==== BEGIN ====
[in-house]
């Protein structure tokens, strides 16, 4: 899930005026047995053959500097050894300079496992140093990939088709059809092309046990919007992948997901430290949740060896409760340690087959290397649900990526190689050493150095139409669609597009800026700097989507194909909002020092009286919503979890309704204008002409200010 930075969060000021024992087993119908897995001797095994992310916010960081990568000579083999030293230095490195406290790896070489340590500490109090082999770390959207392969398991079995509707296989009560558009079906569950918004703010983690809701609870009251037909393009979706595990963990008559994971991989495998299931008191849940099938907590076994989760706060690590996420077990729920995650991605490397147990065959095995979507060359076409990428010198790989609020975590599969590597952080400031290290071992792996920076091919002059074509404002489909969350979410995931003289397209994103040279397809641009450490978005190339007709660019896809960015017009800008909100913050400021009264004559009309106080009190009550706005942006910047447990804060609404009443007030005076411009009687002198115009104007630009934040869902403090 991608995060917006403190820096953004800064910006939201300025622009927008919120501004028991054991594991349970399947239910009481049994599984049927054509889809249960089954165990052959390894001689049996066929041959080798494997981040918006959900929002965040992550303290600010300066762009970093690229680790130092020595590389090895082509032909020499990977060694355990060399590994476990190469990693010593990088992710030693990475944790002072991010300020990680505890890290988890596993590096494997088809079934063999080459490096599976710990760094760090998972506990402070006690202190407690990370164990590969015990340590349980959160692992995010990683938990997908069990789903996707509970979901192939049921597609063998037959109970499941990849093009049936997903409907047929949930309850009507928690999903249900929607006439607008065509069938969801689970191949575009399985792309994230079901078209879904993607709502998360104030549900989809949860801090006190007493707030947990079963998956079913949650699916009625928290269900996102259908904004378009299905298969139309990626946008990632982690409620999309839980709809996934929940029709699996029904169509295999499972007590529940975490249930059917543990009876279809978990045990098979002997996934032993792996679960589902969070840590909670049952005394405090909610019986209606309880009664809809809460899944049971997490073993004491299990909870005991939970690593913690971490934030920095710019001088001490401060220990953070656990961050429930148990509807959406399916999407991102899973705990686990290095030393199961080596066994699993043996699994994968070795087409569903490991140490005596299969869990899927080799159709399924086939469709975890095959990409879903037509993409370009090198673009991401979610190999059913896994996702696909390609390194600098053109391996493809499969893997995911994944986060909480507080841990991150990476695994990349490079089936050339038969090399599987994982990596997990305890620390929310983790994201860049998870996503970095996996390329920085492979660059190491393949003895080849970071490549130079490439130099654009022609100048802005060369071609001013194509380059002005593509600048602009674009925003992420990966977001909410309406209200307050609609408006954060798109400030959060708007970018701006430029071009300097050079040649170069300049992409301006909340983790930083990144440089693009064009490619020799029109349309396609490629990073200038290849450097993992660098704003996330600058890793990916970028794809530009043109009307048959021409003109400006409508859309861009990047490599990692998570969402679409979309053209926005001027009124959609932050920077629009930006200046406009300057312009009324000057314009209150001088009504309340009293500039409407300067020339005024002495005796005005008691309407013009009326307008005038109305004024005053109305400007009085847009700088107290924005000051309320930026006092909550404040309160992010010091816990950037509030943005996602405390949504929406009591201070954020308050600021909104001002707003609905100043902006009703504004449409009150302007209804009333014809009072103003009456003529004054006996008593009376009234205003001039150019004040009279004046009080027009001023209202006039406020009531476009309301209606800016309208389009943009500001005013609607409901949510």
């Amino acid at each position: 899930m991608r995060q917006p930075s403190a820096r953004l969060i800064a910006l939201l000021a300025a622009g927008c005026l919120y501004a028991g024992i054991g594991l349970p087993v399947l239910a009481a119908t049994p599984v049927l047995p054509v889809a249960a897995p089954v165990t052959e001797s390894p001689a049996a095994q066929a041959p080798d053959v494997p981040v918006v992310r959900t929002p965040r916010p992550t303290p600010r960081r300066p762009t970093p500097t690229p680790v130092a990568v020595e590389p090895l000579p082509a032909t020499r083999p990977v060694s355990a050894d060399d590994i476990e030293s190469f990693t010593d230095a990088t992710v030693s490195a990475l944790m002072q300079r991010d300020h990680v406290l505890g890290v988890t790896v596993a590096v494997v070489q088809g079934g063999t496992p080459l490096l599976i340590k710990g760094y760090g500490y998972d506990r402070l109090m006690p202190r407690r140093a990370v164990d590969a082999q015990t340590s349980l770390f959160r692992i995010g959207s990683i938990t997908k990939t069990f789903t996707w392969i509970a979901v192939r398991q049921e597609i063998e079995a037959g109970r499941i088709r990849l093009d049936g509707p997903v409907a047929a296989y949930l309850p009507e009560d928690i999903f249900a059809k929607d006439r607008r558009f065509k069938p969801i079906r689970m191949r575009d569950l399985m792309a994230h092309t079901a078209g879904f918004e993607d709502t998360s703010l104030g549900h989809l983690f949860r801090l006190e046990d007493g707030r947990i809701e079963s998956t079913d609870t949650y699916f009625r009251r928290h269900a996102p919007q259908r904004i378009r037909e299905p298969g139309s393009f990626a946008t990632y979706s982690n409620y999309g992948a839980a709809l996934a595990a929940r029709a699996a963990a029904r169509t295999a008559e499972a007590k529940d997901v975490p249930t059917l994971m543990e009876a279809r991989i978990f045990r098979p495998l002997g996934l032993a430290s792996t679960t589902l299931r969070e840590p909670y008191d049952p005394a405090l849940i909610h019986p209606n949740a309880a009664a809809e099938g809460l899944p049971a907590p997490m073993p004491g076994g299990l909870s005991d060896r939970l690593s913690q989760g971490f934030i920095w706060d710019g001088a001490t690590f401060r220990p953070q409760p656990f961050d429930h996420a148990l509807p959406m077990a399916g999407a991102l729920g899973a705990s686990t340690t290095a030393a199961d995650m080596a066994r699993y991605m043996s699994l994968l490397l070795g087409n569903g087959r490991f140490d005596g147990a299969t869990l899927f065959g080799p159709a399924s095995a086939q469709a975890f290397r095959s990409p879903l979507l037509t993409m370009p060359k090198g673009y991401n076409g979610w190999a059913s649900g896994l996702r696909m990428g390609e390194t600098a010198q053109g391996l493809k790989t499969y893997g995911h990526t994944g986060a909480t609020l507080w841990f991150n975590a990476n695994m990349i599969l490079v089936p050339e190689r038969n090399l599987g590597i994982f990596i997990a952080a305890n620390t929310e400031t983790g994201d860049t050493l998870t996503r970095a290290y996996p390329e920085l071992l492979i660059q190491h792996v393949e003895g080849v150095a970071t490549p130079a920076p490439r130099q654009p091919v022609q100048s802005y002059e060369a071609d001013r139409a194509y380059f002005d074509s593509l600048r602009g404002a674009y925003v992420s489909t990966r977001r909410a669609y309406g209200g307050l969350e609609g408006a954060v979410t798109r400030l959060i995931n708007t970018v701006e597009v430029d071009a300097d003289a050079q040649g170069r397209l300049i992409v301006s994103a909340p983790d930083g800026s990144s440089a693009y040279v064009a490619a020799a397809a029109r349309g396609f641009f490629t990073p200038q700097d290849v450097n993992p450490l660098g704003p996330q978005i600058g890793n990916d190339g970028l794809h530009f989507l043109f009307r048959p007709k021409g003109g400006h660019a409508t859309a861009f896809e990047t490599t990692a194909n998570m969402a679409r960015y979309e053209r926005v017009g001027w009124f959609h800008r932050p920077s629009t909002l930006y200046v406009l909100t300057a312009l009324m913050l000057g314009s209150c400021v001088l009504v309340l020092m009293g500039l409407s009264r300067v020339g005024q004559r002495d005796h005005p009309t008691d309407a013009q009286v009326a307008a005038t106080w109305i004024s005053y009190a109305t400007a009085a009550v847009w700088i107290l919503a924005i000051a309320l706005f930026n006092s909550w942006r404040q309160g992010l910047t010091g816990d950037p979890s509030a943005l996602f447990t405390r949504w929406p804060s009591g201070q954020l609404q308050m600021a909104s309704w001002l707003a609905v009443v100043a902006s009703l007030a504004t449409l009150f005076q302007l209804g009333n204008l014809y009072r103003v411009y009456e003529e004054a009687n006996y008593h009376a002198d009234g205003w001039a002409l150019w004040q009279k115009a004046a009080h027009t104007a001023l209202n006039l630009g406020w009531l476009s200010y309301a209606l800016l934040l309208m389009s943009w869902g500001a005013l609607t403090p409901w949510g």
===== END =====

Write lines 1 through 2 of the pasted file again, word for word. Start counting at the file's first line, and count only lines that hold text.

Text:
[in-house]
């Protein structure tokens, strides 16, 4: 899930005026047995053959500097050894300079496992140093990939088709059809092309046990919007992948997901430290949740060896409760340690087959290397649900990526190689050493150095139409669609597009800026700097989507194909909002020092009286919503979890309704204008002409200010 930075969060000021024992087993119908897995001797095994992310916010960081990568000579083999030293230095490195406290790896070489340590500490109090082999770390959207392969398991079995509707296989009560558009079906569950918004703010983690809701609870009251037909393009979706595990963990008559994971991989495998299931008191849940099938907590076994989760706060690590996420077990729920995650991605490397147990065959095995979507060359076409990428010198790989609020975590599969590597952080400031290290071992792996920076091919002059074509404002489909969350979410995931003289397209994103040279397809641009450490978005190339007709660019896809960015017009800008909100913050400021009264004559009309106080009190009550706005942006910047447990804060609404009443007030005076411009009687002198115009104007630009934040869902403090 991608995060917006403190820096953004800064910006939201300025622009927008919120501004028991054991594991349970399947239910009481049994599984049927054509889809249960089954165990052959390894001689049996066929041959080798494997981040918006959900929002965040992550303290600010300066762009970093690229680790130092020595590389090895082509032909020499990977060694355990060399590994476990190469990693010593990088992710030693990475944790002072991010300020990680505890890290988890596993590096494997088809079934063999080459490096599976710990760094760090998972506990402070006690202190407690990370164990590969015990340590349980959160692992995010990683938990997908069990789903996707509970979901192939049921597609063998037959109970499941990849093009049936997903409907047929949930309850009507928690999903249900929607006439607008065509069938969801689970191949575009399985792309994230079901078209879904993607709502998360104030549900989809949860801090006190007493707030947990079963998956079913949650699916009625928290269900996102259908904004378009299905298969139309990626946008990632982690409620999309839980709809996934929940029709699996029904169509295999499972007590529940975490249930059917543990009876279809978990045990098979002997996934032993792996679960589902969070840590909670049952005394405090909610019986209606309880009664809809809460899944049971997490073993004491299990909870005991939970690593913690971490934030920095710019001088001490401060220990953070656990961050429930148990509807959406399916999407991102899973705990686990290095030393199961080596066994699993043996699994994968070795087409569903490991140490005596299969869990899927080799159709399924086939469709975890095959990409879903037509993409370009090198673009991401979610190999059913896994996702696909390609390194600098053109391996493809499969893997995911994944986060909480507080841990991150990476695994990349490079089936050339038969090399599987994982990596997990305890620390929310983790994201860049998870996503970095996996390329920085492979660059190491393949003895080849970071490549130079490439130099654009022609100048802005060369071609001013194509380059002005593509600048602009674009925003992420990966977001909410309406209200307050609609408006954060798109400030959060708007970018701006430029071009300097050079040649170069300049992409301006909340983790930083990144440089693009064009490619020799029109349309396609490629990073200038290849450097993992660098704003996330600058890793990916970028794809530009043109009307048959021409003109400006409508859309861009990047490599990692998570969402679409979309053209926005001027009124959609932050920077629009930006200046406009300057312009009324000057314009209150001088009504309340009293500039409407300067020339005024002495005796005005008691309407013009009326307008005038109305004024005053109305400007009085847009700088107290924005000051309320930026006092909550404040309160992010010091816990950037509030943005996602405390949504929406009591201070954020308050600021909104001002707003609905100043902006009703504004449409009150302007209804009333014809009072103003009456003529004054006996008593009376009234205003001039150019004040009279004046009080027009001023209202006039406020009531476009309301209606800016309208389009943009500001005013609607409901949510």